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Welcome to the October tree-following get-together. I look forward to seeing everyone’s news and pictures once again. And newcomers are also always gratefully received.

As the daylight hours grow shorter the trees are starting to show their autumn colours and they are not doing too badly bearing in mind that we were expecting to be disappointed after such a dry summer followed by rains.

Weather permitting I hope I can make my monthly visit to the tall tulip tree (Liriodendron tulipifera) in Cardiff’s Victoria Park this week.

I wonder what all you regular tree followers are up to? I’m sure you will have something new to report. Point to any tree-related post you would like to share, using the link box below. And please don’t forget to leave a comment.

The link box is now open for contributions and will stay open until 7pm GMT on October 14.

If you are new to tree following, read all about the idea here, although, as I haver been saying for months, I must update that page when I have the chance!

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A raindrop-splattered leaf fallen from the tulip tree (Liriodendron tulipifera) in Cardiff’s Victoria Park

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As the days get shorter and cooler, there is what my Yorkshire mother-in-law would call a “back-endish” feel to the crisp air.

Since last month the parched weather has been relieved by a considerable amount of rain here in South Wales, but I fear it will not be a good year for autumn colour, with many tree leaves falling prematurely, brown and shrivelled.

After a wet week I managed to visit the tulip tree (Liriodendron tulipifera) in Cardiff’s Victoria Park today, on what turned out to be a glorious blue-sky day with quite warm temperatures.

There was a stubborn band of rain farther to the south of Britain, which soaked London during these sad times of national mourning after the death of Queen Elizabeth II.

Here are the photos from my visit this morning… (more…)

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A group of trees in the graveyard of St John’s Church in Cardiff city centre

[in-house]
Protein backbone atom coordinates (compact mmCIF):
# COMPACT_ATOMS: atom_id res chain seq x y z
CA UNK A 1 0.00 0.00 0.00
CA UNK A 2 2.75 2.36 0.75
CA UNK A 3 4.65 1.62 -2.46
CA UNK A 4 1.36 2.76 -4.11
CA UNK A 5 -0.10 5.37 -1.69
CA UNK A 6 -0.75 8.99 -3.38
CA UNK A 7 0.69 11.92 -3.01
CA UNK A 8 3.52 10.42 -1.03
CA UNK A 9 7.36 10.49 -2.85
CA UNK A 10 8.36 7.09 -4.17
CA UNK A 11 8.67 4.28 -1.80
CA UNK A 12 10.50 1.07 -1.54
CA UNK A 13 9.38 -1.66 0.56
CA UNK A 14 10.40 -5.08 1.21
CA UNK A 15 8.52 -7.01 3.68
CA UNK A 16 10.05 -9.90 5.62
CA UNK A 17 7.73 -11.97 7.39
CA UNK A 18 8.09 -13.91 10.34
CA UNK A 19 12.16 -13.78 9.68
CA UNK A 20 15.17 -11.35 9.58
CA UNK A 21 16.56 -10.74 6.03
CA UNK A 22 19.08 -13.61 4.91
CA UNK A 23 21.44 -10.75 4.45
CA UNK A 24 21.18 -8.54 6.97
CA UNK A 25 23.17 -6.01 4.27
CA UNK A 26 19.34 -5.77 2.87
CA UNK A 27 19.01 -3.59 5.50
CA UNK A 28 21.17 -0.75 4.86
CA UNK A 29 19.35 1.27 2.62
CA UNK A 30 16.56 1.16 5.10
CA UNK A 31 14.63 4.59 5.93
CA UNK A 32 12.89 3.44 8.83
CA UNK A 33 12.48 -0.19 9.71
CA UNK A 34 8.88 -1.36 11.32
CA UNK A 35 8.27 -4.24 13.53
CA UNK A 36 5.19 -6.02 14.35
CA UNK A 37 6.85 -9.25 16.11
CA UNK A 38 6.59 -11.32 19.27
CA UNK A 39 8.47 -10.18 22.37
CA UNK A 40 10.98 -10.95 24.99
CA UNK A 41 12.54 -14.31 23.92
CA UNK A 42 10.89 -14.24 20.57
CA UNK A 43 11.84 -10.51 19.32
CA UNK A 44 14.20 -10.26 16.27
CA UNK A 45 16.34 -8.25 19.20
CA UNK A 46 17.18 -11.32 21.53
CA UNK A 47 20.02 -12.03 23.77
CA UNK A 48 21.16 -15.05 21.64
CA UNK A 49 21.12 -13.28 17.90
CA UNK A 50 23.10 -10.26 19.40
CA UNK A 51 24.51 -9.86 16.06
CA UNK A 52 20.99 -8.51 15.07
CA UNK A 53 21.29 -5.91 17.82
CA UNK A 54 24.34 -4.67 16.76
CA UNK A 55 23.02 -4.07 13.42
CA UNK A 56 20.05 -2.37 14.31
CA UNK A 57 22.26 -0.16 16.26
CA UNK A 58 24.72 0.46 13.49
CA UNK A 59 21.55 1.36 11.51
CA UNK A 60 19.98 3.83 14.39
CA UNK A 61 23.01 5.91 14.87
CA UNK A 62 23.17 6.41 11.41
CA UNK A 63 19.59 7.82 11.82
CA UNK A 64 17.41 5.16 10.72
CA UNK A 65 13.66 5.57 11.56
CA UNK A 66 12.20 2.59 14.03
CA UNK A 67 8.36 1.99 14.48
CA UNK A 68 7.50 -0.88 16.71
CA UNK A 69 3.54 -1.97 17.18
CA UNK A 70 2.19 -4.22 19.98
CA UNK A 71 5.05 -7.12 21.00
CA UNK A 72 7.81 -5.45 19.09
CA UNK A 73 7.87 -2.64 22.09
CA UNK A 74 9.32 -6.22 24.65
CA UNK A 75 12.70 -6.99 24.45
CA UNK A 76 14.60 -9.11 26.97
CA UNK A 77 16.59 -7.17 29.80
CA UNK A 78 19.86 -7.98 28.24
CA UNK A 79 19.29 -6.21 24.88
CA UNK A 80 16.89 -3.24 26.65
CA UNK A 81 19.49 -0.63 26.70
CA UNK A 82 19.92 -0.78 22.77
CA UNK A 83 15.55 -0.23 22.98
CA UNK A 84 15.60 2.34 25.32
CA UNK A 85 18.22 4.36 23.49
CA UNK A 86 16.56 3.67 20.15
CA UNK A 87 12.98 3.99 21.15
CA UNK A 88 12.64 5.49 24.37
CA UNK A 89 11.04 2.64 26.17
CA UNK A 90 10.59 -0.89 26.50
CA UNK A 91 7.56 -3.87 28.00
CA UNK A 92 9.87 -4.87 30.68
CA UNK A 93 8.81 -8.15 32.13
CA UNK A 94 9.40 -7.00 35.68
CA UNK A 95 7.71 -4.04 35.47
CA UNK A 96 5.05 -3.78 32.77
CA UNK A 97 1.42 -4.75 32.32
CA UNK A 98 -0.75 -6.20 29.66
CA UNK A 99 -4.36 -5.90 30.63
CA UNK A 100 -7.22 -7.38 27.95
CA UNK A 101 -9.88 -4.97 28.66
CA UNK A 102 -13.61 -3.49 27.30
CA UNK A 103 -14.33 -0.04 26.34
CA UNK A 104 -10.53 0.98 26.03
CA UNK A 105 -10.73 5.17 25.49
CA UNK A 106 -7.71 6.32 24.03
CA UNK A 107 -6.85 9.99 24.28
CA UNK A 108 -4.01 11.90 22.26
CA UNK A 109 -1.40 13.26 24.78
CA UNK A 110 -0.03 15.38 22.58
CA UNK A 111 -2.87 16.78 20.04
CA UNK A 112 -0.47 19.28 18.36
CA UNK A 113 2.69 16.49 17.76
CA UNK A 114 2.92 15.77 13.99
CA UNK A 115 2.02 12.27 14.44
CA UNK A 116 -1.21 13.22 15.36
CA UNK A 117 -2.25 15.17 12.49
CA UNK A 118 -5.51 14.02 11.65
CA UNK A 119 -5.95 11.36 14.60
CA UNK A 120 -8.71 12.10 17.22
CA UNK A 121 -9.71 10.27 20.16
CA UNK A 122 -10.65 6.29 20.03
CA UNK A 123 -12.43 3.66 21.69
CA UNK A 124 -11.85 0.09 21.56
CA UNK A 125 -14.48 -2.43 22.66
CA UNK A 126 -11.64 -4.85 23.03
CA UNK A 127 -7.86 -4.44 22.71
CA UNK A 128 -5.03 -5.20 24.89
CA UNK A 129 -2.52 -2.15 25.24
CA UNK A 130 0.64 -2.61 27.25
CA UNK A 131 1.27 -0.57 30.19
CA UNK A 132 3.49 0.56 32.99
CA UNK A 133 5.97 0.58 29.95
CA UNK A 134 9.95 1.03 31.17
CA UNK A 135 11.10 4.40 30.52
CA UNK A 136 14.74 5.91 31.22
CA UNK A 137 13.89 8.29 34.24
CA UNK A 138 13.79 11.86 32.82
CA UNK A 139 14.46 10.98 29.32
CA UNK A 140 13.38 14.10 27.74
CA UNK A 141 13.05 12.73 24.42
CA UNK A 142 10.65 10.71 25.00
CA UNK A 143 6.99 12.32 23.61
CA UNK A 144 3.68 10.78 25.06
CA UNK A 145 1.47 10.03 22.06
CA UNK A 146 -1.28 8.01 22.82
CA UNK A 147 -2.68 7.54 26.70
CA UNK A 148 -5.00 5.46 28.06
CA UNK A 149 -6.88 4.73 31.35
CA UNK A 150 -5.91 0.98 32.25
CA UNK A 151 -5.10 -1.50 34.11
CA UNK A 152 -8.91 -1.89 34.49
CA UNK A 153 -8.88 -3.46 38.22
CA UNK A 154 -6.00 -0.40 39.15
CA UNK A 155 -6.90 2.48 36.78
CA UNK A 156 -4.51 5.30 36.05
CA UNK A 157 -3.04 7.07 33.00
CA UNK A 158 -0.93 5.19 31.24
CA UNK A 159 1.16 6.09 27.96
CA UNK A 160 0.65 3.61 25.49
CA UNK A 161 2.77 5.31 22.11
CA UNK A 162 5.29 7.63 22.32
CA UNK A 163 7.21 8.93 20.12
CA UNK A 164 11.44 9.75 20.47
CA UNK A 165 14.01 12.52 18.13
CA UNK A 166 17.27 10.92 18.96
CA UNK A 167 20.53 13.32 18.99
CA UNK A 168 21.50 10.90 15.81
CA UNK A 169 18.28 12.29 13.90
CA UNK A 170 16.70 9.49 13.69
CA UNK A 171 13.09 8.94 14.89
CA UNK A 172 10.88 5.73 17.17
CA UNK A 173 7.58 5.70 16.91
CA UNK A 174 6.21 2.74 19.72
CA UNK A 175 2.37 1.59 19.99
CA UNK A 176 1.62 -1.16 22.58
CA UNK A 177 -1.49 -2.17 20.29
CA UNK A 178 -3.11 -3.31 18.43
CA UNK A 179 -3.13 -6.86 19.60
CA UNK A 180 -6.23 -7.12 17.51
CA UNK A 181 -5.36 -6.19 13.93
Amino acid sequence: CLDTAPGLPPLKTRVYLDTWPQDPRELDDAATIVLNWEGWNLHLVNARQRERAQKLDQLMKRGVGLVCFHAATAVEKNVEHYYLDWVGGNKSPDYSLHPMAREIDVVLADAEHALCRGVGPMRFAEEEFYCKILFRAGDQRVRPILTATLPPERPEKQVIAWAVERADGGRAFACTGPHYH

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Welcome to the September tree-following get-together. I look forward to seeing everyone’s news and pictures once again. And newcomers are also always gratefully received.

August has at last brought some much-needed rain to South Wales – although unfortunately it prevents our enjoyment of lovely summer days sitting in the backyard.

Weather permitting I hope I can make my monthly visit to the tall tulip tree (Liriodendron tulipifera) in Cardiff’s Victoria Park this week.

I wonder what all you regular tree followers are up to? I’m sure you will have something new to report. Point to any tree-related post you would like to share, using the link box below. And please don’t forget to leave a comment.

The link box is now open for contributions and will stay open until 7pm GMT on September 14.

If you are new to tree following, read all about the idea here, although I must update that page when I have the chance!

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Brimstone moth (Opisthograptis luteolata) in the bathroom at night

Sadly I don’t see many moths these days but the other night I noticed this medium-sized yellow moth perched on the bathroom tiles. I caught it in a glass and tried to make it go out through the window but of course it came straight back, attracted by the bright light. It soon disappeared behind a light fitting and I have not seen it since. I looked it up and it is a common British moth, the brimstone moth (Opisthograptis luteolata).

This reminded me that I saw another moth back in the heady days of July but forgot to blog about it at the time…

Mystery moth viewed through the bathroom window…

…view from outside the bathroom window – the moth stayed on the glass in bright sunlight for several hours

The medium-sized moth was spectacular but turned out to be an invasive species accidentally imported from south-east Asia. It is known as the box-tree moth (Cydalima perspectalis) and was first seen in Kent in 2007. It has now spread through southern Britain. The larvae feed on box-tree foliage.

I did encounter a third moth over the last month, but was so keen to remove it from the house that I did not take a photo. It was a very dark shadow on the curtain net one night and turned out to be a large Mormo maura, the old lady moth or black underwing, It looked very sinister. I caught it in a glass and released it under a street light.

Although I didn’t snap it this time, I found that I had taken this picture of an old lady moth on an outside wall on July 18, 2011…